Posted on September 23, 2013
The urban environment can be noisy, dirty, artless and unfriendly. But these images from Seattle suggest that there can also be whimsy and artfulness if you look for it.
Sometimes these qualities happen by accident and are fully in the eye of the beholder, as with the “Building Blocks” and “Waterfront Whimsy” below. In other cases creative people add whimsy on purpose, such as with the “Artful Fence” which stands in for chain link and barbed wire to make perimeter defense something more fanciful. And the installation of hanging laundry adds lightness to what might otherwise be a dull and confining alley.
Posted on August 27, 2013
Thousands of people travel to Southeast Alaska every year to experience the grandeur and wildness of its natural wonders. But getting to those wild places is itself a business of industrial scale — an industrial counterpoint to the experience of nature that is the goal of so much travel.
There is tension between the experience of nature and the means to achieve it. It is important to acknowledge that tension, while recognizing that the man-made and the natural environments each have their own rhythms, needs and contributions to make. Each can make room for the other.
Posted on July 31, 2013
These images are from Glacier Bay National Park and Preserve in Southeast Alaska. Although accessible only by air and sea, a chance to visit the 3.3 million acre preserve should not be missed.
[See more in the Glacier Bay gallery.]
The day these were taken began with heavy fog and mist that lifted, shifted and settled back in again several times during the day. The mountains and even the sea would be fully shrouded for a while, and then the fog would gradually lift revealing perhaps just the ice scattered on the sea, or perhaps a mountainside and glacier before closing in again.
250 years ago, glaciers covered the entire bay, but now one must travel as much as 65 miles up to the head of the inlets to see the face of tidewater glaciers that barely touch the sea. The experience reset my sense of scale, of awe — and of loss.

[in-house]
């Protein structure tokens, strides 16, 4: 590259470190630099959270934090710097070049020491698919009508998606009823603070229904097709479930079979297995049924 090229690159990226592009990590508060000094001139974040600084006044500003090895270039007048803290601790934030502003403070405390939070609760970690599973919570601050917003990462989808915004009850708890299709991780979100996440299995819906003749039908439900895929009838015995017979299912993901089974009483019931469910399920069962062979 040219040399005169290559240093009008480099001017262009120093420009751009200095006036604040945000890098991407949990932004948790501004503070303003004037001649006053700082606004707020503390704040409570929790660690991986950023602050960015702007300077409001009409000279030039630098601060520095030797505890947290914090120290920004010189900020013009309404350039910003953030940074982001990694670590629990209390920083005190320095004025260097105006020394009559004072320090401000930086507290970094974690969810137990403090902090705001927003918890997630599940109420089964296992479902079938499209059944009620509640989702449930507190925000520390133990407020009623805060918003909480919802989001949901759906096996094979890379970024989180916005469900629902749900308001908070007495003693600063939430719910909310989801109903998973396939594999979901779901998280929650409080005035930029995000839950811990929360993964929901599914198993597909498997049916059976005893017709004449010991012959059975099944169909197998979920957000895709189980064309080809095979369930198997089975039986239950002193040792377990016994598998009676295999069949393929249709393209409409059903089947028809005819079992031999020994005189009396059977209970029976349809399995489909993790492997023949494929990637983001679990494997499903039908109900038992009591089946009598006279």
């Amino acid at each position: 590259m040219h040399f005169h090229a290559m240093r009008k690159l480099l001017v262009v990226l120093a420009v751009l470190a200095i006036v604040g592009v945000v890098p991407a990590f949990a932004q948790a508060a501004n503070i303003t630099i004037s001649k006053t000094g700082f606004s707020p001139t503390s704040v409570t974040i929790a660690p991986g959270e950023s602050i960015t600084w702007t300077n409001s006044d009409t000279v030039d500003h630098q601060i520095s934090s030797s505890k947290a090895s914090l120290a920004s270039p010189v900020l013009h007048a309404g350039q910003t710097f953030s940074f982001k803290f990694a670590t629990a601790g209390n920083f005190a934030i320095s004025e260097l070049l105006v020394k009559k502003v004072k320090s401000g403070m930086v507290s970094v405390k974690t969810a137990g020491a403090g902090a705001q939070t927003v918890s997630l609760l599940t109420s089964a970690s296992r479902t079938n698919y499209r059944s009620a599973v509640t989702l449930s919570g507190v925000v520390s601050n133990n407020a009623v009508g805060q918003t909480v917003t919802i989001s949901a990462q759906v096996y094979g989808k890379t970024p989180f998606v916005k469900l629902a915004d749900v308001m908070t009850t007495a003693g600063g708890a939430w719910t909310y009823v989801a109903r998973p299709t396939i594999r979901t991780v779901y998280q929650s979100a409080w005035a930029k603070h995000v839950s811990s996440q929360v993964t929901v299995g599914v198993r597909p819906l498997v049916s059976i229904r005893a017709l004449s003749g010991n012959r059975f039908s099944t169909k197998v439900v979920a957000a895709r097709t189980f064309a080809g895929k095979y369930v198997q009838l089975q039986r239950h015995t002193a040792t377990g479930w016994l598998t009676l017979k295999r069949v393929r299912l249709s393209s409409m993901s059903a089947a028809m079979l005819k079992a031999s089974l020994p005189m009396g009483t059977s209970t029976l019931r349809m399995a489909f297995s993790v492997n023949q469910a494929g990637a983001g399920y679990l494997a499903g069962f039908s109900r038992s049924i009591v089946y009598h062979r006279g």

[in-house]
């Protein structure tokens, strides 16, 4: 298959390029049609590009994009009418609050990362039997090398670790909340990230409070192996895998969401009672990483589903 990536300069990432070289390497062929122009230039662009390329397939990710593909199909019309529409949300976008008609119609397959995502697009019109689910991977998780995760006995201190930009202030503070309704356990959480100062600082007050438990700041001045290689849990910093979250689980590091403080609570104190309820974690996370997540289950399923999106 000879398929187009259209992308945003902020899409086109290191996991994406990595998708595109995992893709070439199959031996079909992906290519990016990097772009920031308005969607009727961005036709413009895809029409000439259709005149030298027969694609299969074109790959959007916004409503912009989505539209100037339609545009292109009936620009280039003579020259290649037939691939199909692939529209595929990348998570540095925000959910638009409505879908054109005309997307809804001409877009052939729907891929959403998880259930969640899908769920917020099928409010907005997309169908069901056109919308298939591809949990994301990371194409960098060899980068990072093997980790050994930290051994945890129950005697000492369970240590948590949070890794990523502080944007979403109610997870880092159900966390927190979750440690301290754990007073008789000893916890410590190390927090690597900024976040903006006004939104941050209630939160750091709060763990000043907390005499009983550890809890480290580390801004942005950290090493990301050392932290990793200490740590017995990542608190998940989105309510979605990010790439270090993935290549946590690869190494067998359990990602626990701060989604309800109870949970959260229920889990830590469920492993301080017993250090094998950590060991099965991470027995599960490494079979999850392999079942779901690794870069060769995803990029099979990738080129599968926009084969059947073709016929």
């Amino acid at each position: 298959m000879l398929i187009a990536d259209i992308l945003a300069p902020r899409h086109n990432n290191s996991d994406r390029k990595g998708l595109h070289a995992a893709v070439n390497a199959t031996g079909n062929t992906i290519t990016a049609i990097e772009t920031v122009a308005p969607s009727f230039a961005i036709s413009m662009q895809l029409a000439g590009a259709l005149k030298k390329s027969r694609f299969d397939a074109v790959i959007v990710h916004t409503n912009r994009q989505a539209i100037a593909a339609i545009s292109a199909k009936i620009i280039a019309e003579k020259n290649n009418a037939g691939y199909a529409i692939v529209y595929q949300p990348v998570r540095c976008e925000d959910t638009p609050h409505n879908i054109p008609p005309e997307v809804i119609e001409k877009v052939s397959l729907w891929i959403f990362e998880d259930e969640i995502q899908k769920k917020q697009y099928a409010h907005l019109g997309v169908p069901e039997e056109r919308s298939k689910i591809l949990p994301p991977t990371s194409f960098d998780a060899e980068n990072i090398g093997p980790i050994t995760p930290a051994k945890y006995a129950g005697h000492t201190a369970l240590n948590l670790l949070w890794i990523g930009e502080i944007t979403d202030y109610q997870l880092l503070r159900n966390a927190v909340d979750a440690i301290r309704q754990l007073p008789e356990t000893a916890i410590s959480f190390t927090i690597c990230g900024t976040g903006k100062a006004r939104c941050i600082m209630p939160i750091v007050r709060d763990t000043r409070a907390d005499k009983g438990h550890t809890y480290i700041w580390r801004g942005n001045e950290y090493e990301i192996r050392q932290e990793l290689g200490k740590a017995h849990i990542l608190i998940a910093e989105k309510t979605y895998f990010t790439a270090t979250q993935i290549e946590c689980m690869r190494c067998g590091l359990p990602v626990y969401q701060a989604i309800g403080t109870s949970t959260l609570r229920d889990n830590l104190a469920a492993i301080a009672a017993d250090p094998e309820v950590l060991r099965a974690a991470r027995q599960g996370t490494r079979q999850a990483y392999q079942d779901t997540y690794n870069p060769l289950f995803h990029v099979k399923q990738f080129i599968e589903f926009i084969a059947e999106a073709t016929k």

[See more in the Glacier Bay gallery.]
Posted on July 5, 2013
A recent proposal to bring a second war-themed statue to Sarasota’s Bayfront stimulated heated discussion about public art and the types of sculptures that are desirable and appropriate there. But throughout the discussion no one mentioned one of the biggest sculptures of them all — the tall blue glass monument to finance and commerce located just across the street. Whether or not you believe buildings can be art, this building’s scale, prominent location, and impenetrable reflectivity say something about the activities that take place within.
At a more human scale, the object below was “just lying there” in the sand along the breakwater. You can make of it what you will. Regardless of what you see, its presence and the light were a reminder that sometimes meaning can be found just lying at our feet, needing no monument to be raised into the sky.
Posted on June 7, 2013
The summer heat is here, and many other signs of summer are appearing now as the days lengthen and the rain brings explosive greening growth and brighter colors.
Enjoy these signs of the riches nature offers each year.
Posted on May 10, 2013
I’ll admit it, the doorway to the old Sarasota High School doesn’t always look like this. But maybe it did just for moment as the afternoon light glanced off the stones — even though the doors are locked, the students elsewhere and the old building sits empty awaiting its destiny. That flash of light invites the question of how it looked to the generations of young students who walked under that graceful arch on their way to learning about life and becoming adults.